Bob Holmes, a decade-long player in the Pikes Peak region's fight against homelessness, on Wednesday announced his resignation from Homeward Pikes Peak.
Holmes will leave his post as chief executive of the nonprofit on March 28 - departing "with truly mixed emotions," according to his resignation letter.
He leaves at a turbulent time for the organization, which has saved failing nonprofits and coordinated millions of dollars in federal grants across the Pikes Peak region, but has also forced dozens of people to quickly find new housing by closing the Aztec Motel. The transitional housing program ended amid deep funding woes, and a new program that Holmes envisioned to take its place never materialized.
Holmes gave no reason for his departure, though he told the nonprofit's board of directors that he planned to work on a human services venture, said Jan Doran, a board member. She did not elaborate.
Doran and others who have worked with Holmes praised his work and years of dedicated service to the region.
"I am incredibly proud of the accomplishments of Homeward Pikes Peak through the combined efforts of staff, board and founders, most especially the El Pomar Foundation," Holmes wrote in the letter.
Holmes did not return calls from The Gazette.
Laura Fonner, the nonprofit's director of operations, will serve as interim executive director until a replacement is named.
Homeward Pikes Peak was founded about 10 years ago to coordinate the region's services to homeless people and transitional housing programs, which involves several nonprofits that receive federal grants. It operated under a U.S. Department of Housing and Urban Development mandate to streamline and coordinate federally-funded local housing programs that help homeless people segue from shelters to more permanent housing.
At the time, the collaborative of programs was receiving less than $1 million a year, said Anne Beer, of Pikes Peak United Way. Last year, it received more than $2 million in federal grants, she said.
Over the years, Homeward Pikes Peak's mission shifted from coordinating other agencies to serving as a direct provider - a change that kicked into gear in 2009 when tent camps sprouted throughout the city amid the Great Recession.
To offer those campers a place to live, Holmes helped to establish a transitional housing program that settled at the Aztec Motel - offering shelter to more than 2,300 people over the course of more than three years.
Homeward Pikes Peak also took over Harbor House Clinical Services when the organization faced closure, allowing the program to remain open.
But that shift caused a conflict of interest in overseeing those federal grants - leaving the nonprofit to cede those duties to the Pikes Peak United Way, said Luke Travins, chairman of the nonprofit's board, The city operates in an oversight capacity, and is working with United Way for a long-term solution.
"I could see how people in the community were uncomfortable with that," Travins said. "Because our organization had changed some of its goals."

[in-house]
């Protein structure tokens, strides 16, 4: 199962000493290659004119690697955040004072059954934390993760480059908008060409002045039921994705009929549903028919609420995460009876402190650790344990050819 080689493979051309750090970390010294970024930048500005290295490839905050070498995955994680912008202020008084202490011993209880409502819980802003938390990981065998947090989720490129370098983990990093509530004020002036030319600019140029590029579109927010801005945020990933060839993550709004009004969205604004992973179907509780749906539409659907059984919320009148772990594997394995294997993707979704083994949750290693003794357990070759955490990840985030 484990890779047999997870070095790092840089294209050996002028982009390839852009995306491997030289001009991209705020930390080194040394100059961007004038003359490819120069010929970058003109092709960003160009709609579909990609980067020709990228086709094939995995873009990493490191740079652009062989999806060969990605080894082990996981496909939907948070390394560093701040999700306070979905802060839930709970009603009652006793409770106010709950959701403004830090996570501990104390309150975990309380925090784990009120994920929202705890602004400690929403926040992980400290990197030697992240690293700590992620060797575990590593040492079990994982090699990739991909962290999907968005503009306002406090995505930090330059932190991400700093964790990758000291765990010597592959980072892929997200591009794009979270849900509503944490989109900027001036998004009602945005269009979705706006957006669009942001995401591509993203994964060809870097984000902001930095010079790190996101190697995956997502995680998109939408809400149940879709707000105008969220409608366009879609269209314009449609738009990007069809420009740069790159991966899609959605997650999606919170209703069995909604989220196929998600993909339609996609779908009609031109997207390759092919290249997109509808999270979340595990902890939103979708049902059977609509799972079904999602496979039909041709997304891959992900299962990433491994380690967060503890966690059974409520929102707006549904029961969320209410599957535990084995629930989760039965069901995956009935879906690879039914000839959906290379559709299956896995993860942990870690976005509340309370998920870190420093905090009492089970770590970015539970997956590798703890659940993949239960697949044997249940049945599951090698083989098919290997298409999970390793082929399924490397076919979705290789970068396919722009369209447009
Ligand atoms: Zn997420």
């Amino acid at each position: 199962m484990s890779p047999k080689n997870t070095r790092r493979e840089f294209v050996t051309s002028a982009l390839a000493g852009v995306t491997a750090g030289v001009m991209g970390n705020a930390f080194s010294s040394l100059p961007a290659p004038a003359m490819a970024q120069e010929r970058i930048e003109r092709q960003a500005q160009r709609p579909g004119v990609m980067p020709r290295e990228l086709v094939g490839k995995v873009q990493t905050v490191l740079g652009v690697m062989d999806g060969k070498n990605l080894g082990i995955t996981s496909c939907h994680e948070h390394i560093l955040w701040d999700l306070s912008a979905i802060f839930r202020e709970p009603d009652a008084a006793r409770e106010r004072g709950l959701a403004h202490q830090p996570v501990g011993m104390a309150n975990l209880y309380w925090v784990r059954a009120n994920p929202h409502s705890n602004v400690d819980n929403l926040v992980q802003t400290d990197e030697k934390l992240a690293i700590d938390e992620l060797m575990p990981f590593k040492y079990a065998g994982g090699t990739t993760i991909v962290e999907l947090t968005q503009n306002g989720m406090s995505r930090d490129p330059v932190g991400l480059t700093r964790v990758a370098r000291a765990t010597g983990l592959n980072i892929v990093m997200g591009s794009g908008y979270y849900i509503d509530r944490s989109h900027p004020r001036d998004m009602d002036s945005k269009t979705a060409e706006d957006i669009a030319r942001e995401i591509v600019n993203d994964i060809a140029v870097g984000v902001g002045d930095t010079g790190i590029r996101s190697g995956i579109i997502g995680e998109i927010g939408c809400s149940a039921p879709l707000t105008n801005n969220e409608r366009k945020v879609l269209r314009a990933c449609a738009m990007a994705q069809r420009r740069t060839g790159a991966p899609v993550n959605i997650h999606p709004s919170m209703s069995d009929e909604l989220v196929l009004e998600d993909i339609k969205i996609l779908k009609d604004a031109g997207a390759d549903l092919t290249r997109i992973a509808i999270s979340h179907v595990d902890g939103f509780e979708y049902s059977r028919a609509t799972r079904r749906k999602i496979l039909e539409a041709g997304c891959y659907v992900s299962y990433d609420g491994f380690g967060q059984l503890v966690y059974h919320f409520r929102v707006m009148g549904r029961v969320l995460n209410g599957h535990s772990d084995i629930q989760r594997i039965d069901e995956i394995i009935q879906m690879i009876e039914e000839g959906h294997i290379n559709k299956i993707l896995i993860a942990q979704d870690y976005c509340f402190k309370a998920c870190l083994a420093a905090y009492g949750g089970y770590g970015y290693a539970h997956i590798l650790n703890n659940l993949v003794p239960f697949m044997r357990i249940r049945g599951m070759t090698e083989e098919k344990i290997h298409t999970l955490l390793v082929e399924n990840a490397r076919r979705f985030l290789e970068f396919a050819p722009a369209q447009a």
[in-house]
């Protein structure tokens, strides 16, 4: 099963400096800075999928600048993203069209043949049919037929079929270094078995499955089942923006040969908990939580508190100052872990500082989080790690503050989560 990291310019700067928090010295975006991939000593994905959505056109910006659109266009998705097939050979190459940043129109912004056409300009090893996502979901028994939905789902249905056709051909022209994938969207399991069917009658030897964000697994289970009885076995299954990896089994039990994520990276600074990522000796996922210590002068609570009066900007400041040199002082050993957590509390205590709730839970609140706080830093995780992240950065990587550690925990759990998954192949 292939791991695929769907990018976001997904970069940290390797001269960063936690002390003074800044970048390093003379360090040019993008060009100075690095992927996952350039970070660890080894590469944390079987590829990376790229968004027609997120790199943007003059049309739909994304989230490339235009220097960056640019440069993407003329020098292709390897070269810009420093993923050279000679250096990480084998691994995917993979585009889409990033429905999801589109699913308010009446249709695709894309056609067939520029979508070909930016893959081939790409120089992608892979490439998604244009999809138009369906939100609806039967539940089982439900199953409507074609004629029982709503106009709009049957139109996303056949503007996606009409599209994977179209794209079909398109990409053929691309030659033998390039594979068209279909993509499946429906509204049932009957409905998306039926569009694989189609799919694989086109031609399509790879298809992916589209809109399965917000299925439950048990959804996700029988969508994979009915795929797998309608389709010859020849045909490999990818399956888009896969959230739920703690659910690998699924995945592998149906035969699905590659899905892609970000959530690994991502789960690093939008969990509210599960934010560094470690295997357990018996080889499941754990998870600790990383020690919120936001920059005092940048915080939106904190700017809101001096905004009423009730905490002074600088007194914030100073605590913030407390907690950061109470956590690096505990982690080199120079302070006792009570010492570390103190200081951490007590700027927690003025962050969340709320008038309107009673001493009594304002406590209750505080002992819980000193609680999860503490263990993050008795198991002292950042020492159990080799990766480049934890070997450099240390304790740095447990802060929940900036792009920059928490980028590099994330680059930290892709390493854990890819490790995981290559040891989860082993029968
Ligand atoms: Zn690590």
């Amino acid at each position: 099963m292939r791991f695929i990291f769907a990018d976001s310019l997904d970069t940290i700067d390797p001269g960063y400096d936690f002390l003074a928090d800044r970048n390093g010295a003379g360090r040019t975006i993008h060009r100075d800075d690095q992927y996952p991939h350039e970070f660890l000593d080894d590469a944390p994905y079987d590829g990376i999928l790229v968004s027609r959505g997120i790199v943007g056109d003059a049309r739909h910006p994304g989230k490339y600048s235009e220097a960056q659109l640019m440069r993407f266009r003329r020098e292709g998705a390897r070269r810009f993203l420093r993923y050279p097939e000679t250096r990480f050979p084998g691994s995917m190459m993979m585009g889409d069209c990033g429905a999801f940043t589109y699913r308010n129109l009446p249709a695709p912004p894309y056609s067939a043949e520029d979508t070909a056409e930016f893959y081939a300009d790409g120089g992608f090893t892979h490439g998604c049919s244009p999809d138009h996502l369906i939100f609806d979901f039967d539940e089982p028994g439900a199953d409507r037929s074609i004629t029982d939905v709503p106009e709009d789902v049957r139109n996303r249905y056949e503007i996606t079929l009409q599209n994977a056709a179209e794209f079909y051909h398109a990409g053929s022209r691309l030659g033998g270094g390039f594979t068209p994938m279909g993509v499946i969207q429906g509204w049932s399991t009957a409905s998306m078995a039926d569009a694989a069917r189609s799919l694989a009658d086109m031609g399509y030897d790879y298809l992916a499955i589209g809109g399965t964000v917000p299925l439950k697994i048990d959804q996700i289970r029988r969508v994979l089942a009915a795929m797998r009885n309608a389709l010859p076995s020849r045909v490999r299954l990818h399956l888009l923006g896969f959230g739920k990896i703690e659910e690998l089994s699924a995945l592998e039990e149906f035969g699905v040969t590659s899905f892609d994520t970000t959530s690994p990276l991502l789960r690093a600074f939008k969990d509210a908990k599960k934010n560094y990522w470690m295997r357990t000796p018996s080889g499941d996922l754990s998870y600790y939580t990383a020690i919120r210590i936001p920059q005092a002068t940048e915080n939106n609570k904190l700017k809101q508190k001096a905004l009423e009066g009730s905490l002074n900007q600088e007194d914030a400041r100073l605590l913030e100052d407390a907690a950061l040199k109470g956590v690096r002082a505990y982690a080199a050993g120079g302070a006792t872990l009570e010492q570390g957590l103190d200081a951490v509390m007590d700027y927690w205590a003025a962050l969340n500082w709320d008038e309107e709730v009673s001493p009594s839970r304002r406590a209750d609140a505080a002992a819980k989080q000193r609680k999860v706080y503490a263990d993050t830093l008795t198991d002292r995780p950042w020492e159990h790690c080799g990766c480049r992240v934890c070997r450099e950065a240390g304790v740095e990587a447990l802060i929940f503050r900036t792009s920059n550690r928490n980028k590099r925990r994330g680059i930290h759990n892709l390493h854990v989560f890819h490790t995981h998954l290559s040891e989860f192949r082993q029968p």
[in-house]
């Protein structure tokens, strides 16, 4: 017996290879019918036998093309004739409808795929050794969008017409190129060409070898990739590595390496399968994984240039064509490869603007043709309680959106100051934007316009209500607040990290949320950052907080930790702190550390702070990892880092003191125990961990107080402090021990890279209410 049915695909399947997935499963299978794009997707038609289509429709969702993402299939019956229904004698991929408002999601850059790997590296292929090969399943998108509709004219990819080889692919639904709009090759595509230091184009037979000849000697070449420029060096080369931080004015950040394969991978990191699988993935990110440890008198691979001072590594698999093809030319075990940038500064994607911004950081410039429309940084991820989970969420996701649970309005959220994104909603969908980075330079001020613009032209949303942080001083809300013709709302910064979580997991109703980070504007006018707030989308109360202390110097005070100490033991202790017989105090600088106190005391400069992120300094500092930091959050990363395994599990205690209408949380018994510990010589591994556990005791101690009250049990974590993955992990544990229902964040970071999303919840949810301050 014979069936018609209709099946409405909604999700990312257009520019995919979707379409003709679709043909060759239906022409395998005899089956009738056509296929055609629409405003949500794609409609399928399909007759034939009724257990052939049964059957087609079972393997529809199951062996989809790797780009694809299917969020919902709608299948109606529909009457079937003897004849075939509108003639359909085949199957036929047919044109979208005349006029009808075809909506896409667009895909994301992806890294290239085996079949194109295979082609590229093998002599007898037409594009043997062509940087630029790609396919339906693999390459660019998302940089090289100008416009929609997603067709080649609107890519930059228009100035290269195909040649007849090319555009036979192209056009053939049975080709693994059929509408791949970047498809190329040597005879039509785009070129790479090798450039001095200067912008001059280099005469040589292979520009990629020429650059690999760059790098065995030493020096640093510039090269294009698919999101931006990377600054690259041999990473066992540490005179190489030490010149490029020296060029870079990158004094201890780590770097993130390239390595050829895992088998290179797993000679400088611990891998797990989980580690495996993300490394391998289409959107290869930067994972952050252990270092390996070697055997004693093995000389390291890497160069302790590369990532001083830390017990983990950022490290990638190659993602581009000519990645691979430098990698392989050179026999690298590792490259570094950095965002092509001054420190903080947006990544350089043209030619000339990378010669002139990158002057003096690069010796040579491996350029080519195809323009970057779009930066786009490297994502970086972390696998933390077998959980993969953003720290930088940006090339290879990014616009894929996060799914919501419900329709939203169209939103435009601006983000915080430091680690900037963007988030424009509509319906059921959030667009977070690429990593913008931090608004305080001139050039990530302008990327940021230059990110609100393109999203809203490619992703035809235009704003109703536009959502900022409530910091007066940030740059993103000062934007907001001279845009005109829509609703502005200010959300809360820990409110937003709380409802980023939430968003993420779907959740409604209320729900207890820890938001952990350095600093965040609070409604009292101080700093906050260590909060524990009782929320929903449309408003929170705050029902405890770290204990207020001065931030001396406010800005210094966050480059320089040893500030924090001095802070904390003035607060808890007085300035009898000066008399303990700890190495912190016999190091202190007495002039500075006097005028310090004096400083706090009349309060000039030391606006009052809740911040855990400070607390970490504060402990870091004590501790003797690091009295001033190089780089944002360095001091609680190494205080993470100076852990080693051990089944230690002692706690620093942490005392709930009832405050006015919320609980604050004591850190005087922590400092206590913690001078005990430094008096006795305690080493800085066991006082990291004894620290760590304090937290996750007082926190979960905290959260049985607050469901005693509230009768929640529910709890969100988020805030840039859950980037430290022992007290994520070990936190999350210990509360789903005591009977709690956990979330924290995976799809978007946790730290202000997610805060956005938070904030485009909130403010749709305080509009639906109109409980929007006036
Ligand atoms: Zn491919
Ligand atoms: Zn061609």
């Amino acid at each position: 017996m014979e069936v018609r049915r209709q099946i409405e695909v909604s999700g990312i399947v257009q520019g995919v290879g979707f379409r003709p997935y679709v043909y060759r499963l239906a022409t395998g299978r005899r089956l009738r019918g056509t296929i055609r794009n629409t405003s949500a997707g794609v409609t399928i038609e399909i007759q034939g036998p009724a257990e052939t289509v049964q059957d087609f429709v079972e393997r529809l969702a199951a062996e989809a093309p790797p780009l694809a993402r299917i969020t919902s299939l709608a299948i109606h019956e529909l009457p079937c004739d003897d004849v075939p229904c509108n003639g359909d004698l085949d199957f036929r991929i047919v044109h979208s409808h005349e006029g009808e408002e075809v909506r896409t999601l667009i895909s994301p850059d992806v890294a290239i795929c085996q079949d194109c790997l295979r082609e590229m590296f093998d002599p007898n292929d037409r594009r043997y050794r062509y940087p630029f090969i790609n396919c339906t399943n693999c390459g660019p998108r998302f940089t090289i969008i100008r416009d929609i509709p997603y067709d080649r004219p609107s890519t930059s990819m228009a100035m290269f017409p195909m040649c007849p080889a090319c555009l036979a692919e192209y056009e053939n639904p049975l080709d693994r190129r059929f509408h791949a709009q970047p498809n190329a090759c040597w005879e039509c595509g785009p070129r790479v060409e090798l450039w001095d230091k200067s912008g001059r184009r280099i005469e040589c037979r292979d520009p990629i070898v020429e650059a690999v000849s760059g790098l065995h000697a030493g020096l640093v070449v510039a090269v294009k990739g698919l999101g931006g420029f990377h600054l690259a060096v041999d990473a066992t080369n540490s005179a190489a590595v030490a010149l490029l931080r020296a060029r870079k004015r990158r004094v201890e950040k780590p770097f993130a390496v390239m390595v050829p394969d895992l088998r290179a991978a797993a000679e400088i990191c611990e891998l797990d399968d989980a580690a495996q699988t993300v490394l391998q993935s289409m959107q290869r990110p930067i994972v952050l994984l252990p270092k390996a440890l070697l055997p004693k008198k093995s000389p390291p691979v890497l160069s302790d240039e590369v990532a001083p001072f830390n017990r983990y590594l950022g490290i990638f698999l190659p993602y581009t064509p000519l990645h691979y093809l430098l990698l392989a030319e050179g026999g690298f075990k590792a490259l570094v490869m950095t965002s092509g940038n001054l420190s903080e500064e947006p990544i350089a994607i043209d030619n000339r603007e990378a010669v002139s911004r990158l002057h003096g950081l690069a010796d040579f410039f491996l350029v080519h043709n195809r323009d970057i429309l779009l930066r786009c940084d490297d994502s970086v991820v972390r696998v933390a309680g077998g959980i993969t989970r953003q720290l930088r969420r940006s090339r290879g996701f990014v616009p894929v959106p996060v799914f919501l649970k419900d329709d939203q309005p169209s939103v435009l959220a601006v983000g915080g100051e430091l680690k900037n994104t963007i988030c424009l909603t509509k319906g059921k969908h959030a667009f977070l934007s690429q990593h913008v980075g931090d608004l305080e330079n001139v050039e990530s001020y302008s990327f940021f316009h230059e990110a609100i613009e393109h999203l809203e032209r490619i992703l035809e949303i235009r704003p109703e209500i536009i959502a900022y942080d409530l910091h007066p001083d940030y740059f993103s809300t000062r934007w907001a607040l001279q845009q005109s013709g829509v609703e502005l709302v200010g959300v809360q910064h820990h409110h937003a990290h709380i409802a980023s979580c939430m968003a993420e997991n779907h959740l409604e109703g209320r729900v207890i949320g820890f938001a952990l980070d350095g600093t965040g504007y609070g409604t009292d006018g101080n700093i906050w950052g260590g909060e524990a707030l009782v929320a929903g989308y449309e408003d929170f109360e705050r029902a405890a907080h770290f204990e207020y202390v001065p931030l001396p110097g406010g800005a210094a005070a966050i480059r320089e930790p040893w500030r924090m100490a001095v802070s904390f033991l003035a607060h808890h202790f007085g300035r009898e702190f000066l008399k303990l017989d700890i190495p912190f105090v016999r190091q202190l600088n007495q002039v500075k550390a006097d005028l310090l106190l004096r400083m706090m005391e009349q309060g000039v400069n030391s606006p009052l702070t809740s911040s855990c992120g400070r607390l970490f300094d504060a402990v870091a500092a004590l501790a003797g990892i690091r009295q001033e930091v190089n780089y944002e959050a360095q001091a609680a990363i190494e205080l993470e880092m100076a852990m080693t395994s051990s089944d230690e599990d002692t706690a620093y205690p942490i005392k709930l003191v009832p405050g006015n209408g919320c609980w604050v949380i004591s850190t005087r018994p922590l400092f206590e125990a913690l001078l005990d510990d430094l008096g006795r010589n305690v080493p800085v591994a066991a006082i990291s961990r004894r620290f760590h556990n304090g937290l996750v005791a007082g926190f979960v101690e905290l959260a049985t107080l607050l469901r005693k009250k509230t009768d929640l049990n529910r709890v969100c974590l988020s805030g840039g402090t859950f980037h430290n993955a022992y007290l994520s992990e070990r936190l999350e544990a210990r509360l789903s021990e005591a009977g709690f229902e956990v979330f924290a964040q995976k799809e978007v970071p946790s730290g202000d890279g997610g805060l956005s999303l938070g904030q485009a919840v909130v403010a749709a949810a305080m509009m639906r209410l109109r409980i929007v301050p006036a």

It's most visible remaining program - the Aztec Motel - closed on Nov. 15, forcing program managers to scramble to find housing for about 75 people living there at the time.
Emails obtained by a Colorado Open Records Act request show that Holmes alerted City Council about the Aztec's possible closure in July, about three months before tenants were told they had weeks left to find housing.
In late August, Holmes emailed City Council members asking for $75,000 annually for three years to keep the program afloat, because two foundations would match that money, released documents show.
In the documents released to The Gazette, there were no email replies to Homeward Pikes Peak's plea from City Council.
Earlier this year, the city paid $60,000 to Homeward Pikes Peak as part of an agreement struck with the mayor in late 2012, but emails suggest it was to be the city's last payment to the organization under that agreement.
In a document dated Jan. 27, 2014, Aimee Cox, the city's senior economic vitality specialist, said the payment was a "special investment" and that the nonprofit "will need to submit requests through the competitive process required of all other agencies" in the future.
When the Aztec closed, Holmes vowed to re-open the motel as a center for mothers battling substance abuse. He envisioned the re-vamped facility as a place for women with children to live - either while the mothers sought substance abuse treatment, or shortly after being discharged from rehab.
Despite securing no funding for the program, Holmes expected it to open in early January following renovations at the motel. The renovations never happened.
On Wednesday, only one mother was enrolled in the program, a woman who has been housed at a motel while receiving counseling from Harbor House, Fonner said. She plans to pursue a house for women in the program to live when she takes over.
Board members dismissed any notion that the Aztec's closure, or the fact that the organization lost oversight of the Continuum of Care, played a part in Holmes' departure.
"He's (Holmes) had wonderful leadership and wonderful success in addressing the homeless needs on our community," Doran said. "We will really miss him a lot, but we wish him the best."